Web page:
Take note of the generated client ID and secret:

Client ID and Client Secret

We can now create a pipeline, add the REST Get Snap, and configure it to request authorization from the user to list their Google Drive files:

Create new pipeline with REST Get Snap, add new OAuth2 account

When creating the REST OAuth2 Account, we use the client ID and secret provided earlier, and configure the remaining fields with the values specified by the Google OAuth for Web Server Apps documentation:

Configure OAuth2 account

The “Header authenticated” checkbox instructs the REST Snap to include an “Authorization” HTTP Header with every request, whose value is the soon-to-be-acquired access token as a Bearer token. Alternatively, you may choose not to enable this setting and instead include an “access_token” query parameter in each request, whose value is the special expression “$account.access_token“, which was created after a successful authorization.

The “redirect_uri” parameter must be provided in both the auth and token endpoint configs, and the value must match the authorized redirect URI configured for the OAuth 2.0 client ID credential created previously. The “response_type” authentication parameter must have a value of “code” (defined by the OAuth specification), and the “scope” parameter defines the Google Drive capabilities being requested (you may wish to modify the scope to what is appropriate for your use case).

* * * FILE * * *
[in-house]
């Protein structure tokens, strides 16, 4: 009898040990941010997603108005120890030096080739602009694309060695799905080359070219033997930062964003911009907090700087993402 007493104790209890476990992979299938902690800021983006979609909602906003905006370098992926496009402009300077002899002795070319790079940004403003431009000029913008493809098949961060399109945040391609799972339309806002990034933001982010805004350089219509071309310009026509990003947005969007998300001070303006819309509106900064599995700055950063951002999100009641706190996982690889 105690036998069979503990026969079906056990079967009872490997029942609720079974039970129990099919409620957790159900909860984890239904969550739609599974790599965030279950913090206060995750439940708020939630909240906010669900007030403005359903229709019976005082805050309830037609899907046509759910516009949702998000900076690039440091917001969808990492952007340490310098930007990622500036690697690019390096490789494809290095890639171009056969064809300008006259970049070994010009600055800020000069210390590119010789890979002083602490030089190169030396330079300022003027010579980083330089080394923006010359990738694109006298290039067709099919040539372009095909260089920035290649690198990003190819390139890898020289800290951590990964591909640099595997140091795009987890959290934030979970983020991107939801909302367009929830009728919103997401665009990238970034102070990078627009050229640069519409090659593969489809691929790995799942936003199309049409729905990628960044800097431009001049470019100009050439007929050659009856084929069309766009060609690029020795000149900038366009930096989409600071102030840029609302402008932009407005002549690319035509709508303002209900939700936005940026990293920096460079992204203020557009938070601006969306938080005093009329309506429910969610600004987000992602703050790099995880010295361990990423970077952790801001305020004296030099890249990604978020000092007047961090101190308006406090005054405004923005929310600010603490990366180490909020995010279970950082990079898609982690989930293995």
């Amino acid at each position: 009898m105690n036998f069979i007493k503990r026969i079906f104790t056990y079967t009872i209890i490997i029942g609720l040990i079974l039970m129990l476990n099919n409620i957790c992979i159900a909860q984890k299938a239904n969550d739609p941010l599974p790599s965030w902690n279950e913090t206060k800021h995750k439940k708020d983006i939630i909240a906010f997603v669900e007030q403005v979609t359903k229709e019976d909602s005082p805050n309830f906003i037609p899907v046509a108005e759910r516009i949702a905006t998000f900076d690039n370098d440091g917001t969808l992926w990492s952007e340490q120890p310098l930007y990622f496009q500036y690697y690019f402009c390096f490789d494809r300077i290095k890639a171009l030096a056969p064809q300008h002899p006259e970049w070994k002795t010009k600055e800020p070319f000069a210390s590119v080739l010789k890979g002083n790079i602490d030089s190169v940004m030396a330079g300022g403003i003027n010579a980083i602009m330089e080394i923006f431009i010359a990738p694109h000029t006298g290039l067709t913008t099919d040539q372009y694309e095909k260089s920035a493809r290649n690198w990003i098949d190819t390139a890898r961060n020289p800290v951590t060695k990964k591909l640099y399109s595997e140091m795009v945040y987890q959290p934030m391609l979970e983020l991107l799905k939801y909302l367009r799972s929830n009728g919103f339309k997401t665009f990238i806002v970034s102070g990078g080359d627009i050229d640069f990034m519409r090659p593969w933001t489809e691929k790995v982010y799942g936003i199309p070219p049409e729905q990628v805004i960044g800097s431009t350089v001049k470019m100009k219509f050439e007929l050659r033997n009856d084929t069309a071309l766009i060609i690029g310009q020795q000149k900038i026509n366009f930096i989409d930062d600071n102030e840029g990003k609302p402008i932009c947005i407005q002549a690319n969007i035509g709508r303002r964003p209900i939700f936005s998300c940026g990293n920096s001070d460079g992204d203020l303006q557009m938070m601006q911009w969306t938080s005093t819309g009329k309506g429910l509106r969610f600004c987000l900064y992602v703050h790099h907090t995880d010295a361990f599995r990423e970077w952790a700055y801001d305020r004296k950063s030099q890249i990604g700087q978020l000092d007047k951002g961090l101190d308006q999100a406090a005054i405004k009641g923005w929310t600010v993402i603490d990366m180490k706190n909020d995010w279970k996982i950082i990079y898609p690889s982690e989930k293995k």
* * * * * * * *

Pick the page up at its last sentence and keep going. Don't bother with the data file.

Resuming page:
The Google-specific “access_type” and “approval_prompt” parameters are also included in the auth endpoint config. An “access_type” value of “offline” requests Google to return a refresh token after the user’s first successful authorization. This allows the Snap to refresh access to the user’s Google Drive without the user being present. The “approval_prompt” parameter value of “auto“, will instruct Google to provide the refresh token only on the very first occasion the user gave offline consent. A value of “force” will prompt the user to re-consent to offline access to acquire a new refresh token.

Clicking the “Authorize” button will start the OAuth Dance. Depending on whether the User is already logged into their Google Account, or is logged to multiple Google Accounts, they may need to login or choose which Account to use. Either way, as long as the user has not already authorized the app, the user will eventually be prompted to allow the REST Snap to access their Google Drive data:

Snap Authorization consent window